Anti-World Cup rally broken up in Sao Paulo

Police disperse protesters in Brazilian city hosting month-long football tournament's opening match.

    Anti-World Cup rally broken up in Sao Paulo
    The protesters were dispersed before they could march to the city's World Cup stadium [Reuters]

    Police in Brazil's largest city Sao Paulo have fired tear gas, stun grenades and rubber bullets to break up an anti-World Cup protest hours ahead of the tournament's opening match.

    Dozens of protesters had gathered near a Sao Paulo subway station with a red banner reading "If we have no rights, there won't be a Cup" on Thursday.

    The protesters were planning to march as close as possible to Corinthians Arena, the city's World Cup stadium, but police forcefully broke them up before they could start.

    Five people were injured, the Reuters news agency reported.

    Local TV channel Globo News said at least one demonstrator was arrested about six hours before Brazil started playing Croatia in the first match of the month-long football tournament.

    Meanwhile, some ground staff at Rio de Janeiro's airports went on strike on Thursday.

    The workers pledged to maintain 80 percent service, but the strike will raise fears of delays as thousands of football fans descend on the city.

    The umbrella union that represents the workers is calling for World Cup bonuses, better working conditions and raises of up to 12 percent, but says employers are offering a maximum of eight percent.

    "After nine months of intense but failed negotiations and intransigence from employers, the Rio de Janeiro Municipal Airports Employees' Union confirms it will strike on June 12," the union said on its website.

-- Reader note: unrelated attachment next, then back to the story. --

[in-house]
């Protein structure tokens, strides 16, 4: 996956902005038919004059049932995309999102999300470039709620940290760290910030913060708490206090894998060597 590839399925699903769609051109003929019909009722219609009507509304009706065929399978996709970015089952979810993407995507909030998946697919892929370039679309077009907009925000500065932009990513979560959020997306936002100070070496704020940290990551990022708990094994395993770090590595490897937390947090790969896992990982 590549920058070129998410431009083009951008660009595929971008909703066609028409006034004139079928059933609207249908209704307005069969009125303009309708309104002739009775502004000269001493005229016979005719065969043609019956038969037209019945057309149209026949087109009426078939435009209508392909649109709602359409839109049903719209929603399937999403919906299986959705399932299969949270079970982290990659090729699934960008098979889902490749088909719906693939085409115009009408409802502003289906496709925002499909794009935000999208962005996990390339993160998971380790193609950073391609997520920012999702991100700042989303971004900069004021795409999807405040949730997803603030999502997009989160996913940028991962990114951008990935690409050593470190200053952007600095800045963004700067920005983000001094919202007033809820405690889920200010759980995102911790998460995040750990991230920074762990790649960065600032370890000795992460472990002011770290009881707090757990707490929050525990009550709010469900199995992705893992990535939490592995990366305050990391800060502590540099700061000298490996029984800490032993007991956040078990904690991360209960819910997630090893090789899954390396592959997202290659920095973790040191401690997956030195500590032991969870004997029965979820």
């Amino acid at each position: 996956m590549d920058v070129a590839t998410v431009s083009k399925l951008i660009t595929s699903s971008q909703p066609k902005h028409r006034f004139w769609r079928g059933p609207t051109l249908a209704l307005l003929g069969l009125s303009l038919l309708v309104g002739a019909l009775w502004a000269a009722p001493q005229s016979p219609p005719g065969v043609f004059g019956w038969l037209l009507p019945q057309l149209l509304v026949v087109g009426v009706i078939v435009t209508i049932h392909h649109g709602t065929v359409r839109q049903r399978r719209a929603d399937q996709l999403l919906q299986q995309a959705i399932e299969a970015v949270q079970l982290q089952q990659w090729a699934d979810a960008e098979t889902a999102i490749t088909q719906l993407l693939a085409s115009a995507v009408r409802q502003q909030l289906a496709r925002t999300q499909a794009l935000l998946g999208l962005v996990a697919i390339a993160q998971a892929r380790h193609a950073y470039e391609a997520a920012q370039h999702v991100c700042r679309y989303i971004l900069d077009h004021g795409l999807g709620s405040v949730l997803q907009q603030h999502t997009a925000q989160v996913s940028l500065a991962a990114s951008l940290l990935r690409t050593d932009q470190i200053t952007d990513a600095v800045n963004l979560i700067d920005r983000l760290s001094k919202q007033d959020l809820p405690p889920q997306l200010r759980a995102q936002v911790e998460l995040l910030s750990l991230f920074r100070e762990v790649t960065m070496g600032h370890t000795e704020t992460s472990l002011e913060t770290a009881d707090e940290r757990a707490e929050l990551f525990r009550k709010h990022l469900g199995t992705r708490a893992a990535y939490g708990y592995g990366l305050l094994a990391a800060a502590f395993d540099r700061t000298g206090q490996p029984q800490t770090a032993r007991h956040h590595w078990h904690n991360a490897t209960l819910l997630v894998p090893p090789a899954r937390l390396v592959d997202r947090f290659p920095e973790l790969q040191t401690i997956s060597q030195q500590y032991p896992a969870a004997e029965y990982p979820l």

Court injunction

    More than three million Brazilians and 600,000 foreigners are expected to travel in Brazil during the tournament, which wraps up with the final match in Rio on July 13.

    A labour court has issued an injunction ordering the unions to maintain staffing at 80 percent of normal levels or face fines of up to $22,400.


    RELATED:  Brazil poverty vs super stadia


    Meanwhile, subway workers in Sao Paulo voted on Wednesday against resuming a five-day strike that would have caused traffic chaos during the opening game.

    The workers went on strike last week, but suspended their action on Monday night for two days to decide whether to walk out again during Thursday's Brazil-Croatia match.

    SOURCE: Agencies


    YOU MIGHT ALSO LIKE

    Interactive: Coding like a girl

    Interactive: Coding like a girl

    What obstacles do young women in technology have to overcome to achieve their dreams? Play this retro game to find out.

    Why America's Russia hysteria is dangerous

    Why America's Russia hysteria is dangerous

    The US exaggerating and obsessing about foreign threats seems quite similar to what is happening in Russia.

    Heron Gate mass eviction: 'We never expected this in Canada'

    Hundreds face mass eviction in Canada's capital

    About 150 homes in one of Ottawa's most diverse and affordable communities are expected to be torn down in coming months